47

I am really new to javascript, and stumbled upon the return keyword. Basically, what is the difference in terms of these 2 statements?

<input type="checkbox" onclick="doAlert()" />

vs

<input type="checkbox" onclick="return doAlert();" />

Essentially, both returned the same results and called the function, but is there more to it? Any help greatly appreciated :). Thanks!

38

Returning false from the function, will abort the effect of the checking. Because the native of functions that written hardcoded into html properties (it became some new local function), writing the html without the word "return" will just run the function, and lose its returning value, as if you've wrote:

function doAlert() {
   if(some_condition)
     return false;
   else
     return true;
}
function some_local_function() {
   doAlert();
}

Function some_local_function won't return any value, although doAlert returns.

When you write "return", it's like you wrote the second function like this:

function some_local_function() {
   return doAlert();
}

which preserves the returning value of doAlert, whatever it will be. If it's true - the action will perform (the checkbox will be checked) - otherwise - it will cancel.

You can see live expamle here: http://jsfiddle.net/RaBfM/1/

40

Some html elements have JS events that behave differently when true/false is returned. For instance:

<input type='submit' value='Click Me' onSubmit='ValidateForm();'>

...vs...

<input type='submit' value='Click Me' onSubmit='return ValidateForm();'>

In the second instance, if the ValidateForm function returned false the form will not submit, in the first even if the function returns false the form will still submit.

I think this scenario, you can see the different between using the return keyword and not.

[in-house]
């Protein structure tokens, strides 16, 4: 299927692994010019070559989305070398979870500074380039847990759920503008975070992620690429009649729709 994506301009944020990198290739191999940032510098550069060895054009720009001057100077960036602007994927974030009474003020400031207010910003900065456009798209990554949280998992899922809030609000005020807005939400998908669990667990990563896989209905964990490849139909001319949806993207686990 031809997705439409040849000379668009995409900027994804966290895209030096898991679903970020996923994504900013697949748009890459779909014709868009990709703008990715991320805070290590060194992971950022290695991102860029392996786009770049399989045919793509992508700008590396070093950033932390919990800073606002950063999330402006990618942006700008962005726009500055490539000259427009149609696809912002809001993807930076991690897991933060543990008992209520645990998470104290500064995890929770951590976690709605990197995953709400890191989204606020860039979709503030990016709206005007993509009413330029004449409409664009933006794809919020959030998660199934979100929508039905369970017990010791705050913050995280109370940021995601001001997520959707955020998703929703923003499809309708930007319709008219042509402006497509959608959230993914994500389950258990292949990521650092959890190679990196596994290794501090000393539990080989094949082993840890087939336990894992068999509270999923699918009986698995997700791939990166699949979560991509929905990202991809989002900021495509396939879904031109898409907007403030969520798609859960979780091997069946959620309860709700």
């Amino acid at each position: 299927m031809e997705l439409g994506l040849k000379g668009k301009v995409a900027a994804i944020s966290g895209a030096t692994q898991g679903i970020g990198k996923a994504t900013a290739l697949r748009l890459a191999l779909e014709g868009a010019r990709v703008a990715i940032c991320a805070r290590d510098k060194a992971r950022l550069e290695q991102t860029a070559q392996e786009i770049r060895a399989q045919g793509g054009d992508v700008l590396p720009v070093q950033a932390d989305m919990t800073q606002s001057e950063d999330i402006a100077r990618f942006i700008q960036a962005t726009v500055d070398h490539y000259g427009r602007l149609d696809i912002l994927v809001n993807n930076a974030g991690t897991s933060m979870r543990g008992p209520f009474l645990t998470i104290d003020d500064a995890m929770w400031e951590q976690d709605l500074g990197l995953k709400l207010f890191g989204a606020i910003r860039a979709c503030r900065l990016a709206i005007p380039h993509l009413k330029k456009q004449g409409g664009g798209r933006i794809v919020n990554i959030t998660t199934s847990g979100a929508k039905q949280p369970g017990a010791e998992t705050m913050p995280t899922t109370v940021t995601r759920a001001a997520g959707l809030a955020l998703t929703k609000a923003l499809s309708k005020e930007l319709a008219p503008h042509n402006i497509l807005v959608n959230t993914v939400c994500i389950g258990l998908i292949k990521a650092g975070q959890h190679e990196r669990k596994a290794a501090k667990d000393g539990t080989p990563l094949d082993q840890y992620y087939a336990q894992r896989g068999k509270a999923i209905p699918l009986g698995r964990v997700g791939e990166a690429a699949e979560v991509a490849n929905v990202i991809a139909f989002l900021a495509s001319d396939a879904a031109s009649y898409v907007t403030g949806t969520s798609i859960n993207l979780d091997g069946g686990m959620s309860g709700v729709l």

UPDATED To simplify, if you use the return keyword you are passing a value back to the function that called the onsubmit. Without it, you are simply calling the function that you name in the event handler and returning nothing.

  • What if ValidateForm returns 0 or null or 23 instead of true or false in syntax onSubmit='return ValidateForm();'? – overexchange Dec 10 '15 at 13:05
  • 2
    @overexchange test it and see what happens. :-) – Glenn Ferrie Dec 11 '15 at 14:52
  • It works for all those values. Is ValidateForm suppose to return something? – overexchange Dec 11 '15 at 17:45
  • 1
    i do not know the details of the implementation, but i'd expect its something like if (returnValue === false) { /* do something here*/ }. so unless you return 'false' -- i think the form will submit – Glenn Ferrie Dec 12 '15 at 6:01
0

adding return to a function(), it disables the default behaviour of the browser, it disables the job of submit. Means it will keep you on the same page if the function returns false and you can fill up the value into the field again.

If you do not use return with the function() then submit function will perform its job, it will redirect to the next specified page, without caring about the returned result whether it was true or false.

  • Simply adding return in front of the function call does *not* disable the default behavior of the browser — it depends on what the function call returns. If the function called returns something truthy the default behavior is performed; if the function returns something falsy, then the default behavior is cancelled. Y. Shoham's accepted answer from 7 years before this answer covers that, while this answer is factually incorrect. – Stephen P Dec 13 '18 at 0:35

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